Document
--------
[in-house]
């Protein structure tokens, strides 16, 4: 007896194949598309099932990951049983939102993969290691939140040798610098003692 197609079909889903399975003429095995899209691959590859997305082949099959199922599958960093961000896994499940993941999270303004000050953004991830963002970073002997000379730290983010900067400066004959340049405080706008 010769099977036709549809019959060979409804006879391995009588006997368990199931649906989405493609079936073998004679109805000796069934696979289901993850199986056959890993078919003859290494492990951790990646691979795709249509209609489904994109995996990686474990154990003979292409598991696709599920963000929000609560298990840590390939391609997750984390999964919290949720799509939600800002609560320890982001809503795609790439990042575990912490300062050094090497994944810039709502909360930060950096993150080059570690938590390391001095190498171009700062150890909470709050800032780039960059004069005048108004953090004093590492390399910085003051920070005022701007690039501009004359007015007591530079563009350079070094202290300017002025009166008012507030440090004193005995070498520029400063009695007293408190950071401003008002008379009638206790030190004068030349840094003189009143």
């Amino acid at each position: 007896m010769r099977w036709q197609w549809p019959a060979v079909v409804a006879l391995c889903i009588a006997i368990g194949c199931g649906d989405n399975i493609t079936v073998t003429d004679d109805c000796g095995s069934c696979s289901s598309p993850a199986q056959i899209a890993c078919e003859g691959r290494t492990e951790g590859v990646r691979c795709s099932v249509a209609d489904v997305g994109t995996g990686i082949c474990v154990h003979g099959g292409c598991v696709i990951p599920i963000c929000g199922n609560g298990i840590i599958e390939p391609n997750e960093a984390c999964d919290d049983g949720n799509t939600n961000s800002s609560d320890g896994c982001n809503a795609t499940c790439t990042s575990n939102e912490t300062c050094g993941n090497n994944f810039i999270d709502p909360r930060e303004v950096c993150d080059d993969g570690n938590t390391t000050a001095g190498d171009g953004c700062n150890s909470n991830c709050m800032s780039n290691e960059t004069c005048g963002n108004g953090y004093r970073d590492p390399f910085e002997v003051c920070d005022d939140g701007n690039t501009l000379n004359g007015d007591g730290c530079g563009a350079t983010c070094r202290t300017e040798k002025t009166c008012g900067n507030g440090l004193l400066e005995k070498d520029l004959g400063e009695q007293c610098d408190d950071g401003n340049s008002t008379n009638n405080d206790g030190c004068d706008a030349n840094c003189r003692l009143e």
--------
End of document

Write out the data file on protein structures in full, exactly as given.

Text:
[in-house]
């Protein structure tokens, strides 16, 4: 007896194949598309099932990951049983939102993969290691939140040798610098003692 197609079909889903399975003429095995899209691959590859997305082949099959199922599958960093961000896994499940993941999270303004000050953004991830963002970073002997000379730290983010900067400066004959340049405080706008 010769099977036709549809019959060979409804006879391995009588006997368990199931649906989405493609079936073998004679109805000796069934696979289901993850199986056959890993078919003859290494492990951790990646691979795709249509209609489904994109995996990686474990154990003979292409598991696709599920963000929000609560298990840590390939391609997750984390999964919290949720799509939600800002609560320890982001809503795609790439990042575990912490300062050094090497994944810039709502909360930060950096993150080059570690938590390391001095190498171009700062150890909470709050800032780039960059004069005048108004953090004093590492390399910085003051920070005022701007690039501009004359007015007591530079563009350079070094202290300017002025009166008012507030440090004193005995070498520029400063009695007293408190950071401003008002008379009638206790030190004068030349840094003189009143």
């Amino acid at each position: 007896m010769r099977w036709q197609w549809p019959a060979v079909v409804a006879l391995c889903i009588a006997i368990g194949c199931g649906d989405n399975i493609t079936v073998t003429d004679d109805c000796g095995s069934c696979s289901s598309p993850a199986q056959i899209a890993c078919e003859g691959r290494t492990e951790g590859v990646r691979c795709s099932v249509a209609d489904v997305g994109t995996g990686i082949c474990v154990h003979g099959g292409c598991v696709i990951p599920i963000c929000g199922n609560g298990i840590i599958e390939p391609n997750e960093a984390c999964d919290d049983g949720n799509t939600n961000s800002s609560d320890g896994c982001n809503a795609t499940c790439t990042s575990n939102e912490t300062c050094g993941n090497n994944f810039i999270d709502p909360r930060e303004v950096c993150d080059d993969g570690n938590t390391t000050a001095g190498d171009g953004c700062n150890s909470n991830c709050m800032s780039n290691e960059t004069c005048g963002n108004g953090y004093r970073d590492p390399f910085e002997v003051c920070d005022d939140g701007n690039t501009l000379n004359g007015d007591g730290c530079g563009a350079t983010c070094r202290t300017e040798k002025t009166c008012g900067n507030g440090l004193l400066e005995k070498d520029l004959g400063e009695q007293c610098d408190d950071g401003n340049s008002t008379n009638n405080d206790g030190c004068d706008a030349n840094c003189r003692l009143e």